Mike and I often complain about the price for cashews, one of our favorite nuts
A cashew is actually the seed of the cashew fruit. It is indeed odd in appearance. You can see in the picture that the seed actually grows outside of the fruit. There is only one seed/nut for each fruit. The fruit is a bit larger than an
While on our bird watching tour, we had spotted a Creole woman sitting at a small table in her yard, with a mallet. She was patiently cracking the outer shells off cashews. We asked, and she generously allowed us to take pictures while she explained the cashew preparation process.
Cleaning and roasting cashews is an involved process. The natural surface of the seed is actually toxic. So it's advisable to wear gloves while cleaning them. Otherwise, you'll most likely end up with blistered skin. The seed is then washed and roasted.
We regularly buy cashews in San Pedro. Local vendors package them up and sell them in a variety of sizes, on the beach. But we tend to cringe at the price. But in Crooked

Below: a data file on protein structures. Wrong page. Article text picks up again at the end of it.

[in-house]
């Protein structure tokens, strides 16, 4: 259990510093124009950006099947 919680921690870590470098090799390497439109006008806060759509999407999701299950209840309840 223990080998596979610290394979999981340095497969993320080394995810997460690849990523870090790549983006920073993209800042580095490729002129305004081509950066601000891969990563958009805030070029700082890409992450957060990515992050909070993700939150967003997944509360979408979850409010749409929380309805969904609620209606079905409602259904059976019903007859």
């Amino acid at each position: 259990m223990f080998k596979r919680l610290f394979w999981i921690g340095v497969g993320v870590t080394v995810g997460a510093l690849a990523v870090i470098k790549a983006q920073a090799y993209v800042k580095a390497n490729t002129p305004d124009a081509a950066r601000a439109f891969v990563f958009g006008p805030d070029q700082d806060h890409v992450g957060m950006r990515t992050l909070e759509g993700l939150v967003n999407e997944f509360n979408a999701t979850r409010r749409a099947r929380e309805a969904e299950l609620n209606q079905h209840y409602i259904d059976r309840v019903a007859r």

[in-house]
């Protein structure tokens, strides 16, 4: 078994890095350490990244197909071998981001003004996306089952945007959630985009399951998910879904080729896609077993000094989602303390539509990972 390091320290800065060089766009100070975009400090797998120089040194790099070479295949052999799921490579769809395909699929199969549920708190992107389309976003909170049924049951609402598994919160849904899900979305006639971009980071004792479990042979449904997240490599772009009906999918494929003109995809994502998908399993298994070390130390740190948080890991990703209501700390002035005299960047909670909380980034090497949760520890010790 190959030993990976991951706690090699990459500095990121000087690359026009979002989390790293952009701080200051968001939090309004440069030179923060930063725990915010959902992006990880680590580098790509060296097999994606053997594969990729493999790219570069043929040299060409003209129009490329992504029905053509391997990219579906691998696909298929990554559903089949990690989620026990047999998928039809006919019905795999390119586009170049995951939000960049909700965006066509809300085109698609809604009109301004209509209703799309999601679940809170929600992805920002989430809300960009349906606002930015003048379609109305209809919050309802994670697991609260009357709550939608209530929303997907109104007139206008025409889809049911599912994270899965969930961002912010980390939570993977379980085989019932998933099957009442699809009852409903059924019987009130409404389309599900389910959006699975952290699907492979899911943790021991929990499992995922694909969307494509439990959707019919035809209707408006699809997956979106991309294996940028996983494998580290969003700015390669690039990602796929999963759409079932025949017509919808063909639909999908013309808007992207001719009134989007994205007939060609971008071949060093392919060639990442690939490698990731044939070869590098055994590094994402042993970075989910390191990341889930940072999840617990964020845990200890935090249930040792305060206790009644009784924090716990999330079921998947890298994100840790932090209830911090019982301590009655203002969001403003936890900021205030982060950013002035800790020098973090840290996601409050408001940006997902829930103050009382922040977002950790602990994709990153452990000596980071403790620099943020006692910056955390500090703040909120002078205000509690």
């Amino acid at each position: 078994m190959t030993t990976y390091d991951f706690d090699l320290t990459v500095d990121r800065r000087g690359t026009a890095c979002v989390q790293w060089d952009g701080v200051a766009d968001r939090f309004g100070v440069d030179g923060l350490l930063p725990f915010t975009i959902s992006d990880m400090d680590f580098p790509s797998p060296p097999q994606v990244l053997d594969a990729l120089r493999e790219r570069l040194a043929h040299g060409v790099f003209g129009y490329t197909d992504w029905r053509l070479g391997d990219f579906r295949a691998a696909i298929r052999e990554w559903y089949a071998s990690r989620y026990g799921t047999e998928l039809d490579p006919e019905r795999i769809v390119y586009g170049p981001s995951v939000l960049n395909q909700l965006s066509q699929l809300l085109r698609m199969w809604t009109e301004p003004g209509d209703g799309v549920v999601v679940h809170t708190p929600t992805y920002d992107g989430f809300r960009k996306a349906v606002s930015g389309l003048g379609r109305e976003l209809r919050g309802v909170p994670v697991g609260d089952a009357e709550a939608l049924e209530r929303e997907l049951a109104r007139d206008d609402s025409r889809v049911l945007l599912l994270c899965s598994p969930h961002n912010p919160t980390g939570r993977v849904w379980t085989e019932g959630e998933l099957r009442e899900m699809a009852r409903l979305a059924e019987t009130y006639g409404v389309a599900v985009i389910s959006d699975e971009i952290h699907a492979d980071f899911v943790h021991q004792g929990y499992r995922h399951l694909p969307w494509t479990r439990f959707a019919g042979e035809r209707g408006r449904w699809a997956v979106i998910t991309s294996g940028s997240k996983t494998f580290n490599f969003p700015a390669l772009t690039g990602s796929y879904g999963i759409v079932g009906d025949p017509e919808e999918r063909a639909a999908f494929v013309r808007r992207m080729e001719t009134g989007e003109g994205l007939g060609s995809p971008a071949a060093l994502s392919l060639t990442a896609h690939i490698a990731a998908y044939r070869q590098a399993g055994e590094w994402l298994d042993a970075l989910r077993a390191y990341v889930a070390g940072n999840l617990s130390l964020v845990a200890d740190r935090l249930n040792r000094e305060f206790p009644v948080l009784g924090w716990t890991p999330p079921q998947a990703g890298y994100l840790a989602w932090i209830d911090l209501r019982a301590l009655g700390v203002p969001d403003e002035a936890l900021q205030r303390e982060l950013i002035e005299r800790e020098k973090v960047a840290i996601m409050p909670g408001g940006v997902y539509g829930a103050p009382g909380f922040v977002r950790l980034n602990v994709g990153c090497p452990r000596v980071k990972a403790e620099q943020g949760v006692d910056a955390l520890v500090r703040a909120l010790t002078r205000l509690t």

Back at the lodge, the afternoon before, we had watched a similar process. The lodge owner, Mitch, and his buddy separated the cashews from the fruit and washed them. But they had a different goal in mind... Mitch was in the middle of making cashew wine. We couldn't help but notice the pungent smell of the sweet cashew fruit fermenting.
Now I'll admit that I don't favor sweet wines, but I had to give it a try. Cashew wine is too sweet for my palate. But it would make an interesting aperitif for those who like port or other sweet aperitifs. Or it would be a fun and unusual gift to bring back for Aunt Martha. I'd rather not experience a cashew wine hangover, though.
Unfortunately, we missed the Crooked Tree Cashew Festival. It was held the weekend before we arrived. Our trip had been a last minute diversion. The festival is held each year on the first weekend of May. So if you decide to visit Crooked Tree, you might enjoy coming for the cashew festival.
The weather is usually dry and warm in May. The colorful regional and migrating birds are everywhere to be seen. And the bountiful cashew, flamboyant and frangipani trees are showing off their spring finery - of vivid, vibrantly colored red, pink, and orange blossoms.